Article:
The DOE Fund holds tasting event through their chef-in-training program in Manhattan

MANHATTAN (WABC) -- A program in the city is giving ex-cons and homeless people a second chance at life.

It is a chef-in-training program and Wednesday night some of them got to display their talents at a fancy tasting event in Manhattan.

Chef Justin Fertitta is passing his skills on. A dining room full of people waited for a dinner Wednesday night, so good it will change lives. Not theirs, but the people preparing it.

"I've been given a second chance, I have a very heavy drug history use, it's allowing me to use my mind differently, think a little differently," said Gil Colengelo, chef-in-training.

Many of the people in the kitchen served time in prison and are trying, with the help of The DOE Fund, to get their lives back on track. You think this is important to Jessica?

"My oldest is 21, 20, 19," said Jessica Vargas, chef-in-training.

She has eight children and recently got out of prison.

"Hopefully, this will better my future and I'll have better chances," Vargas said.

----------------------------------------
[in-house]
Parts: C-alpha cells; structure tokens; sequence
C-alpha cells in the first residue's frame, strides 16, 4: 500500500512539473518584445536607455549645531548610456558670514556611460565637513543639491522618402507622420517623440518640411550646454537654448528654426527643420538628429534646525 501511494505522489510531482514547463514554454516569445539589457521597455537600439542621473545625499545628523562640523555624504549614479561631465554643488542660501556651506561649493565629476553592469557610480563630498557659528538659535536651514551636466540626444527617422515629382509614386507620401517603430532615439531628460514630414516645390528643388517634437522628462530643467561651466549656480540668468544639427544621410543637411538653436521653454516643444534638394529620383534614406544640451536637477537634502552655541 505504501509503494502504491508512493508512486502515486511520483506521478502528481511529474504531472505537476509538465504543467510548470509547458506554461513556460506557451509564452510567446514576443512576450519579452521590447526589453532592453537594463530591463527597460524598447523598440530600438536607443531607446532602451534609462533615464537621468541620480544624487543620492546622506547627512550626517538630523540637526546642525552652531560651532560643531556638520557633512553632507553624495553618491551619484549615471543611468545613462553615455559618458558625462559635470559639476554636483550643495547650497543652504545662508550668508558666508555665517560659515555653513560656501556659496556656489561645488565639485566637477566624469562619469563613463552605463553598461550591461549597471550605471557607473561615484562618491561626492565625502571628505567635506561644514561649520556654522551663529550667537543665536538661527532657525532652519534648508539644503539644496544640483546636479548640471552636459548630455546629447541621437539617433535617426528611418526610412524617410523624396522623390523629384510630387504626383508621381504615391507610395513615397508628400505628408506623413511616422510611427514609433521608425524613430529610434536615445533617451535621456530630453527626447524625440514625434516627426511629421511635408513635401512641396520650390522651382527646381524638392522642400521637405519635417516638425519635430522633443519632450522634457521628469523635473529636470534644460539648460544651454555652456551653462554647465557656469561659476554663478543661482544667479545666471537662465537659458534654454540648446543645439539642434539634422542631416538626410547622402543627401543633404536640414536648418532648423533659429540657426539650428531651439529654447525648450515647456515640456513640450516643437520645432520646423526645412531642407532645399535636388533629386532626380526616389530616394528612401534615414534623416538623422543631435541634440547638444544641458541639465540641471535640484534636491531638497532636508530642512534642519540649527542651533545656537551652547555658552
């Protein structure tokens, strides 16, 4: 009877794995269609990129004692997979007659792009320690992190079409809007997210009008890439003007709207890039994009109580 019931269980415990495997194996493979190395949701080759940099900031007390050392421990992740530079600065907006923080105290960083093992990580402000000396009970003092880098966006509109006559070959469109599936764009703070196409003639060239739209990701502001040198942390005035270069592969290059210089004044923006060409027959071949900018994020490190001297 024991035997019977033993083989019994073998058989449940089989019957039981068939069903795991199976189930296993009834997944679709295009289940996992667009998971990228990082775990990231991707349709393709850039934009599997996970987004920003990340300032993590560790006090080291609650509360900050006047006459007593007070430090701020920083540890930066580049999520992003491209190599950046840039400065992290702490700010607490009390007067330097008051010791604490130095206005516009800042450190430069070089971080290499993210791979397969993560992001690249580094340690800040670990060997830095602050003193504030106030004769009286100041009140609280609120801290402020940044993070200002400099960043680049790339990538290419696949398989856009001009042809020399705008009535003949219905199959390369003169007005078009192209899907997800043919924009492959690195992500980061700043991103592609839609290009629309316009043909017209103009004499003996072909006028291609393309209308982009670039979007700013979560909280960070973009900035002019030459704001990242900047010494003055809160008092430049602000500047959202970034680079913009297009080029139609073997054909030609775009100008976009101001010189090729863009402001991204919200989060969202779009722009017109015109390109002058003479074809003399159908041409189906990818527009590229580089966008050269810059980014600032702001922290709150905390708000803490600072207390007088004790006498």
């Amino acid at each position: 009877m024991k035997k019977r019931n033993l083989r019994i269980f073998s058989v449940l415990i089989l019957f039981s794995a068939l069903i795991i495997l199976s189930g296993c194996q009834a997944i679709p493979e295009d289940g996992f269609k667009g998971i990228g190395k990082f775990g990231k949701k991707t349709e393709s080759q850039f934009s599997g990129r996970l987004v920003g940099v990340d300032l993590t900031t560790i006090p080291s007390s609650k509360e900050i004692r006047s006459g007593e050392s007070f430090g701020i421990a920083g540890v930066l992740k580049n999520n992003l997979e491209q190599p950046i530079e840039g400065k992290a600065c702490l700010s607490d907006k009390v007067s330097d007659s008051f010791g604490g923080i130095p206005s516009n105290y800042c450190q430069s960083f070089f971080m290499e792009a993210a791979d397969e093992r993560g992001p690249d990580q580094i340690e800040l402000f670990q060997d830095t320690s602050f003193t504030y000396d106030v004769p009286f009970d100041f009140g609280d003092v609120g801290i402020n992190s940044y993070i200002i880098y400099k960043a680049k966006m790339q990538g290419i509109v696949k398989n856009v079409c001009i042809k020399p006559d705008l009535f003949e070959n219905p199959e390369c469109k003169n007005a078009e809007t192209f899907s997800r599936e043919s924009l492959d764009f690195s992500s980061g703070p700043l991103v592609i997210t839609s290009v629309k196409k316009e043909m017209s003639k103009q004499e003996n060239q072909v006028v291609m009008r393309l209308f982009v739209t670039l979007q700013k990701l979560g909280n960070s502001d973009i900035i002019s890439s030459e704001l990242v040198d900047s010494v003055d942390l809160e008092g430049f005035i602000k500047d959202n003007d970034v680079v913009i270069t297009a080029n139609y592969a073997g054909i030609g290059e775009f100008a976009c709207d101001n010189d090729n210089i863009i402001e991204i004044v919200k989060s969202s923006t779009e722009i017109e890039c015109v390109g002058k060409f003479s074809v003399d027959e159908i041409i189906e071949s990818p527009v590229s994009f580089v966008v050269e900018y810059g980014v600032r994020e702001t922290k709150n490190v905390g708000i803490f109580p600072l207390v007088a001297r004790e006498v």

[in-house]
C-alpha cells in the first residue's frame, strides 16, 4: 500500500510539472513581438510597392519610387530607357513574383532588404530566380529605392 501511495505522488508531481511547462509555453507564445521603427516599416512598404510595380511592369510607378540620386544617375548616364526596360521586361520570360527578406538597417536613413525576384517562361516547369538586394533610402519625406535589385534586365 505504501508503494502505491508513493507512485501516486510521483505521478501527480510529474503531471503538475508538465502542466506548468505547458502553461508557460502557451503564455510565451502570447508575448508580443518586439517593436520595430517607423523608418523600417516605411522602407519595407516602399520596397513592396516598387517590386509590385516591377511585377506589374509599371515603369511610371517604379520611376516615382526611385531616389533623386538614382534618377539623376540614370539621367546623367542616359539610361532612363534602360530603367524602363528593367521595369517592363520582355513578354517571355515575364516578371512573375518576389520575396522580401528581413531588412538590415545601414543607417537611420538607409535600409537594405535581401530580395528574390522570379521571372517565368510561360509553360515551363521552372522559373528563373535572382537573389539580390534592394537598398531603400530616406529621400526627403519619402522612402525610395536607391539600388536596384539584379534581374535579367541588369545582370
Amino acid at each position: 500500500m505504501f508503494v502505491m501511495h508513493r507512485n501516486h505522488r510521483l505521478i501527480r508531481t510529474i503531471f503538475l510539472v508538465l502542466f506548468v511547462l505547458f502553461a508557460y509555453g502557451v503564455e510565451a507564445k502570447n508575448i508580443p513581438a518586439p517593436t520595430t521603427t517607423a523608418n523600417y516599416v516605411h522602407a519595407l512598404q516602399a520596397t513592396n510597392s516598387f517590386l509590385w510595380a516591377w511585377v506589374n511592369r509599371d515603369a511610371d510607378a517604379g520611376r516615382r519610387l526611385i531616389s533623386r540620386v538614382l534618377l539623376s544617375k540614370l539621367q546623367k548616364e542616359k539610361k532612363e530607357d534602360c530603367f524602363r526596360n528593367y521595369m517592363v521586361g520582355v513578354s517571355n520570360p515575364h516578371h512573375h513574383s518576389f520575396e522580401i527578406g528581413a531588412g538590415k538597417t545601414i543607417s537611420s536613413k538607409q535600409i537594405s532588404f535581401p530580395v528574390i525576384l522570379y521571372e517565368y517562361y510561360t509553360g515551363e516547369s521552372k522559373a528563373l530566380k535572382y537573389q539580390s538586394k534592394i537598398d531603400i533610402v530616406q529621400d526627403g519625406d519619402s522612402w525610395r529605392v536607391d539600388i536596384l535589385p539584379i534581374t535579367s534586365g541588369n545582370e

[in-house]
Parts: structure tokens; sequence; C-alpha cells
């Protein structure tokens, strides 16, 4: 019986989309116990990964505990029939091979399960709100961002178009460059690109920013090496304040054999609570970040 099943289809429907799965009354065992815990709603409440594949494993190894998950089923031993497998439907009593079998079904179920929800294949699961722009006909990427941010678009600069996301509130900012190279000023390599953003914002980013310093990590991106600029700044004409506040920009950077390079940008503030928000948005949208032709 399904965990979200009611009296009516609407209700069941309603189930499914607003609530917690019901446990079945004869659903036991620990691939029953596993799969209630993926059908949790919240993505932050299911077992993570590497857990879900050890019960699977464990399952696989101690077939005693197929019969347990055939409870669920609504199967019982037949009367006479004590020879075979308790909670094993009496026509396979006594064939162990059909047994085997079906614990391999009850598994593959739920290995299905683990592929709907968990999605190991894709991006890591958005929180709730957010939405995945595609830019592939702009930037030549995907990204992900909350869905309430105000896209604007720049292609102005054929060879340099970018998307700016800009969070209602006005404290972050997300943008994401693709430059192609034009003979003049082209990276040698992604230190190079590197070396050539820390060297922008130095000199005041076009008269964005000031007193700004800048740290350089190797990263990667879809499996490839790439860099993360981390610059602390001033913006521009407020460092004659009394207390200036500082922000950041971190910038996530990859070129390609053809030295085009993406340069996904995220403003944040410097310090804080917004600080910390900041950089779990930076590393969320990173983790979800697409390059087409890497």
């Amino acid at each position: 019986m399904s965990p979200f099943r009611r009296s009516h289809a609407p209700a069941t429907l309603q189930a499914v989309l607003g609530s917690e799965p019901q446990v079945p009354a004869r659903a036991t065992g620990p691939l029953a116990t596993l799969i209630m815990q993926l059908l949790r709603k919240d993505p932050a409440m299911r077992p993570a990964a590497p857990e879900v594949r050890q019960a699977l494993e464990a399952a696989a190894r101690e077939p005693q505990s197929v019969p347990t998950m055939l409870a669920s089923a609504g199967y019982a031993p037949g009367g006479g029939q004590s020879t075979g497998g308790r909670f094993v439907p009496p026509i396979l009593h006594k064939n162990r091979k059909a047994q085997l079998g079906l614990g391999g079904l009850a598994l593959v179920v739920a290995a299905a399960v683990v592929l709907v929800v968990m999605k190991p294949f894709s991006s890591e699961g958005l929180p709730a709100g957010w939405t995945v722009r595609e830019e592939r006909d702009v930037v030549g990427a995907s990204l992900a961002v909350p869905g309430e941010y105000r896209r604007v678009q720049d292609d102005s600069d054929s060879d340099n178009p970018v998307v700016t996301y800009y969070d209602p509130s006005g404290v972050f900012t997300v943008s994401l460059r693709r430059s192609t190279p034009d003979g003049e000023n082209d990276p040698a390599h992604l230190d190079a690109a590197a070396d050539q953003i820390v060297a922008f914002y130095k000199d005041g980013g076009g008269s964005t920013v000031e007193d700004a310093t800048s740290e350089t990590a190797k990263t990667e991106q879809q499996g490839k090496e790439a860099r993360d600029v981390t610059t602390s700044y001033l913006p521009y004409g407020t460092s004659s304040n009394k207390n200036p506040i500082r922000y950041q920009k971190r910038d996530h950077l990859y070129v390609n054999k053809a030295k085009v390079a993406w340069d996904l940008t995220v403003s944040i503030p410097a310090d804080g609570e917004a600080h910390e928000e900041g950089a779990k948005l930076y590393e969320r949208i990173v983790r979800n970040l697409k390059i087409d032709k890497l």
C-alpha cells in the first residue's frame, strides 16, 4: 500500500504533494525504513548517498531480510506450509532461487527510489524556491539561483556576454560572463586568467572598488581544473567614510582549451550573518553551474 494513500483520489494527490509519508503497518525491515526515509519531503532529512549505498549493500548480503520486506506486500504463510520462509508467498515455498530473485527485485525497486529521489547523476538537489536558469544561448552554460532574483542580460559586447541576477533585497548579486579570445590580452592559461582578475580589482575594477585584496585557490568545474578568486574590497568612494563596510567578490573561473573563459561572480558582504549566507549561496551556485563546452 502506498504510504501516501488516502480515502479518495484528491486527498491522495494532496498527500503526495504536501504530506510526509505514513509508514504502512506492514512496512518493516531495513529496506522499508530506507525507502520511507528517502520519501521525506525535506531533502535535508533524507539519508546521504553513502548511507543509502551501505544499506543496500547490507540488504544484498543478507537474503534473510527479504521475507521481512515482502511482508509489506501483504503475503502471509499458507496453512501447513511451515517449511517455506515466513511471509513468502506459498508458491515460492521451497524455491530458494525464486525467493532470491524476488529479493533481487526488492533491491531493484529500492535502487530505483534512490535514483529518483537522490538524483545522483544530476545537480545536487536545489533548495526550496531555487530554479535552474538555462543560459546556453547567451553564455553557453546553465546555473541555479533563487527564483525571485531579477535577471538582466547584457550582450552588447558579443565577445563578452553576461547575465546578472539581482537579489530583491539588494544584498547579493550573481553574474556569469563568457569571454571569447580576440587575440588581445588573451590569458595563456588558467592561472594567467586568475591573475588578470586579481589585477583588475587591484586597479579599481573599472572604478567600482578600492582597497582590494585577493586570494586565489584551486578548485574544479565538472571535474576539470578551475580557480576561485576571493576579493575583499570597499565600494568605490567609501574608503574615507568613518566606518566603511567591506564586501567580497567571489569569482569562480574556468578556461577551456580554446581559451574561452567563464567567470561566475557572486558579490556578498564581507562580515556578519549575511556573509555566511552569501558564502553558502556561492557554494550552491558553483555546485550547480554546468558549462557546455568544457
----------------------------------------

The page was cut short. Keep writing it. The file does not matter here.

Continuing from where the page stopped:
The DOE Fund training program is different than others.

How many restaurants would you say there are in New York City? There are 45,000 restaurants in the five boroughs, 25,000 in Manhattan alone, and many of those restaurants need people who know their way around a kitchen and The DOE Fund provides a map.

"As long as our guys have the skills, the restaurants, the owners, the chefs are willing to give them a chance," said John Power, The DOE Fund.

"I've had a lot of second chances in my life, a lot of third chances. For me, it's a chance to share my passion with someone who couldn't actually afford going to culinary school," Chef Justin Fertitta said.

The group created five courses served at The Shakespeare, a restaurant on East 39th Street. How was it? It couldn't have been better.

"Better future, better job," Vargas said.
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